Before introducing any mated Queen to a colony that you suspect is possibly Queenless, we always recommend a thorough check to establish there are no Queen cells or unmated (virgin) Queens within the hive. As virgin Queens can be very nimble and fast this can sometimes be hard for the inexperienced (and even experienced!) beekeepers to find. If this is a Nuc that you have made by isolating the Queen when creating the Nuc this should not be something you will have to worry about. If you are still uncertain, we recommend introducing a “test frame”, this is a frame with eggs / young larvae that bees can use to produce “Emergency Queen Cells”, this frame will need to come from another colony, with all the bees removed from the test frame before introducing it to the Queenless colony(which is why it is always a good idea to have more than 1 hive). We recommend marking the frame, so it is easy to identify later. Normally it is then best to return after 2-4 days to confirm if the bees have started drawing Queen cells, if they have, this will confirm the hive is Queenless and it is best to destroy these Queen cells. If they have not made any Queen cells you either potentially have a virgin queen or a laying worker. A virgin queen will need to be found and removed prior to introduction. A laying worker colony is likely beyond recovery and is sometimes best shaken out or combined with another hive (using a newspaper method).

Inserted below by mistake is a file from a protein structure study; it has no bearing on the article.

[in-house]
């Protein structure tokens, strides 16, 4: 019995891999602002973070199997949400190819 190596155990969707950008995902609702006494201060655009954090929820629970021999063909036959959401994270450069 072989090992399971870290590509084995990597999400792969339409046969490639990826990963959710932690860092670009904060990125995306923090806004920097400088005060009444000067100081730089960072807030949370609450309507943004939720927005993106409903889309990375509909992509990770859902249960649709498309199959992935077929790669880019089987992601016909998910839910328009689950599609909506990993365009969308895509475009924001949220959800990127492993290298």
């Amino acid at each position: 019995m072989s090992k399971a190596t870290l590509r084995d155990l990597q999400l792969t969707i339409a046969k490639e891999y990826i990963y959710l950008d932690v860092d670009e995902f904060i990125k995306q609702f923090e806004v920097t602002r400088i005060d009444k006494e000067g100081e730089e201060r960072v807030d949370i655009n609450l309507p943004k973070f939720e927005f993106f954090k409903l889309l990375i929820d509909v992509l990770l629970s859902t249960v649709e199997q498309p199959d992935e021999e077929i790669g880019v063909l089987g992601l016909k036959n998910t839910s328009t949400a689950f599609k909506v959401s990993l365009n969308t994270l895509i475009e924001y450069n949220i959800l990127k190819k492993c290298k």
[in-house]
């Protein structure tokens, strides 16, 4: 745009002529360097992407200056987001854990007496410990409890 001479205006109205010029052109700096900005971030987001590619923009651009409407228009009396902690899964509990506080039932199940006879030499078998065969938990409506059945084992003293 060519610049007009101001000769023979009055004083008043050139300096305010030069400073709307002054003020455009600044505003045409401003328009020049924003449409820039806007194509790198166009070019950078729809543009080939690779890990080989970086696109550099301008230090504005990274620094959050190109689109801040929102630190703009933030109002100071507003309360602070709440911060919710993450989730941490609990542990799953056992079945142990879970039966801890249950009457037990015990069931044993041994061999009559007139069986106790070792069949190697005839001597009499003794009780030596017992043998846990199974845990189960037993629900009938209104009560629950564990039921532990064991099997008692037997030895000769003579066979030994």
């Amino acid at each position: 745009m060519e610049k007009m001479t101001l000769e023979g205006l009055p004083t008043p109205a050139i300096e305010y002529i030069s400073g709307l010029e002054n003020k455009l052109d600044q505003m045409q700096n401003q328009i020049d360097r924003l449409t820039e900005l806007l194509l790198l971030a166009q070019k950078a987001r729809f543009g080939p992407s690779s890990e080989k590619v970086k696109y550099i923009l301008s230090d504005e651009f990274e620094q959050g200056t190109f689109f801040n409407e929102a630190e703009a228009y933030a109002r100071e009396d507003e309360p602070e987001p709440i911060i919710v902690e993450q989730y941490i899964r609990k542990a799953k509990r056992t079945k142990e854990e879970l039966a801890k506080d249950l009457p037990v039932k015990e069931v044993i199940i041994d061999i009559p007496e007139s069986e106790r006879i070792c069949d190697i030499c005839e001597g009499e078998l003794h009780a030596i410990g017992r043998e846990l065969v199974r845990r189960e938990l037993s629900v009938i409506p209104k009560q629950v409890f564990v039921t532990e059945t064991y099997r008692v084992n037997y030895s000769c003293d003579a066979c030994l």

Re-Queening Aggressive Colonies

Queening aggressive colonies can certainly be a challenge, sometimes it can be near impossible to do successfully, so the risk would need to be considered when attempting this. Normally it would be best to identify any aggressive colonies during the season and re-queen when the population is low in the Spring (although Autumn would have a lower population, if something goes wrong at this time of year it is hard to rectify). Generally removing the original Queen and introducing a new Queen 24 hours later will not always be successful when the colony is strong, we recommend the following methods for aggressive colonies – 

1. Creating a Nuc from the aggressive colony by temporarily isolating the existing Queen and removing 2 frames of sealed brood and a frame of pollen/honey (with bees) and an additional shake or two of bees. This can be either placed 3ft or 3 miles away from the parent colony. You can then introduce your new Queen to the Nuc 24 hours later as to our general introduction guidelines earlier in the page. Only once this Queen has been accepted, began laying and the Nuc is established (ideally 5/6 frames coverage with bees, brood & food) we can consider removing the aggressive Queen and uniting your Nuc with the original parent colony. From customer feedback and experience we have discovered this to be one of the most successful methods of re-queening aggressive colonies.